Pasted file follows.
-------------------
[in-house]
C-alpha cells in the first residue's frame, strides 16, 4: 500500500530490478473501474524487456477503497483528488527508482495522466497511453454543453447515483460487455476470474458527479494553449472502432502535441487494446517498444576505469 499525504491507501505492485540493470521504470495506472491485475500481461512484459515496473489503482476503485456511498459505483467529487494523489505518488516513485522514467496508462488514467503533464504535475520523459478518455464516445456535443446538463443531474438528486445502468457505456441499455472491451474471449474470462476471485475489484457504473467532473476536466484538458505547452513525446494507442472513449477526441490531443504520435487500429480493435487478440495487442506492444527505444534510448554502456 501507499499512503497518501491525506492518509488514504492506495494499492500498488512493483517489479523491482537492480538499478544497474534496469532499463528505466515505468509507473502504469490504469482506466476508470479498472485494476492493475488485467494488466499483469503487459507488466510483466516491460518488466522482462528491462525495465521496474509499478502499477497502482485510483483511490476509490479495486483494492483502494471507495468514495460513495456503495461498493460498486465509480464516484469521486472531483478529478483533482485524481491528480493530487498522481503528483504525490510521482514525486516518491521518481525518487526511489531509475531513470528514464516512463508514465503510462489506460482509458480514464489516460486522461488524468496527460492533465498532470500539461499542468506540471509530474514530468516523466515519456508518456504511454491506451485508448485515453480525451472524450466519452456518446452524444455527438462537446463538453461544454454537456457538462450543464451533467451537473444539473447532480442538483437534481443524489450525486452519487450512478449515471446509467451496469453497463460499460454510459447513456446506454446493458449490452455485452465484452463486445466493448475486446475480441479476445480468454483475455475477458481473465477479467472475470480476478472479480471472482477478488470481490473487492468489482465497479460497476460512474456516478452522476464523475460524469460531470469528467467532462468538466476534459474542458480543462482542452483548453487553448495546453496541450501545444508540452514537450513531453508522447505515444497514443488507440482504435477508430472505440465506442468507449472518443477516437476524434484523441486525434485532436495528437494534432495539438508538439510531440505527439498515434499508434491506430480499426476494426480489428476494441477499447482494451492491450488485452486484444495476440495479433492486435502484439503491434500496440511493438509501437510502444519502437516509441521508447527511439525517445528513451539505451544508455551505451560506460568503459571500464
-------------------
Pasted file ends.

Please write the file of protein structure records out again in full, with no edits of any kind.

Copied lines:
[in-house]
C-alpha cells in the first residue's frame, strides 16, 4: 500500500530490478473501474524487456477503497483528488527508482495522466497511453454543453447515483460487455476470474458527479494553449472502432502535441487494446517498444576505469 499525504491507501505492485540493470521504470495506472491485475500481461512484459515496473489503482476503485456511498459505483467529487494523489505518488516513485522514467496508462488514467503533464504535475520523459478518455464516445456535443446538463443531474438528486445502468457505456441499455472491451474471449474470462476471485475489484457504473467532473476536466484538458505547452513525446494507442472513449477526441490531443504520435487500429480493435487478440495487442506492444527505444534510448554502456 501507499499512503497518501491525506492518509488514504492506495494499492500498488512493483517489479523491482537492480538499478544497474534496469532499463528505466515505468509507473502504469490504469482506466476508470479498472485494476492493475488485467494488466499483469503487459507488466510483466516491460518488466522482462528491462525495465521496474509499478502499477497502482485510483483511490476509490479495486483494492483502494471507495468514495460513495456503495461498493460498486465509480464516484469521486472531483478529478483533482485524481491528480493530487498522481503528483504525490510521482514525486516518491521518481525518487526511489531509475531513470528514464516512463508514465503510462489506460482509458480514464489516460486522461488524468496527460492533465498532470500539461499542468506540471509530474514530468516523466515519456508518456504511454491506451485508448485515453480525451472524450466519452456518446452524444455527438462537446463538453461544454454537456457538462450543464451533467451537473444539473447532480442538483437534481443524489450525486452519487450512478449515471446509467451496469453497463460499460454510459447513456446506454446493458449490452455485452465484452463486445466493448475486446475480441479476445480468454483475455475477458481473465477479467472475470480476478472479480471472482477478488470481490473487492468489482465497479460497476460512474456516478452522476464523475460524469460531470469528467467532462468538466476534459474542458480543462482542452483548453487553448495546453496541450501545444508540452514537450513531453508522447505515444497514443488507440482504435477508430472505440465506442468507449472518443477516437476524434484523441486525434485532436495528437494534432495539438508538439510531440505527439498515434499508434491506430480499426476494426480489428476494441477499447482494451492491450488485452486484444495476440495479433492486435502484439503491434500496440511493438509501437510502444519502437516509441521508447527511439525517445528513451539505451544508455551505451560506460568503459571500464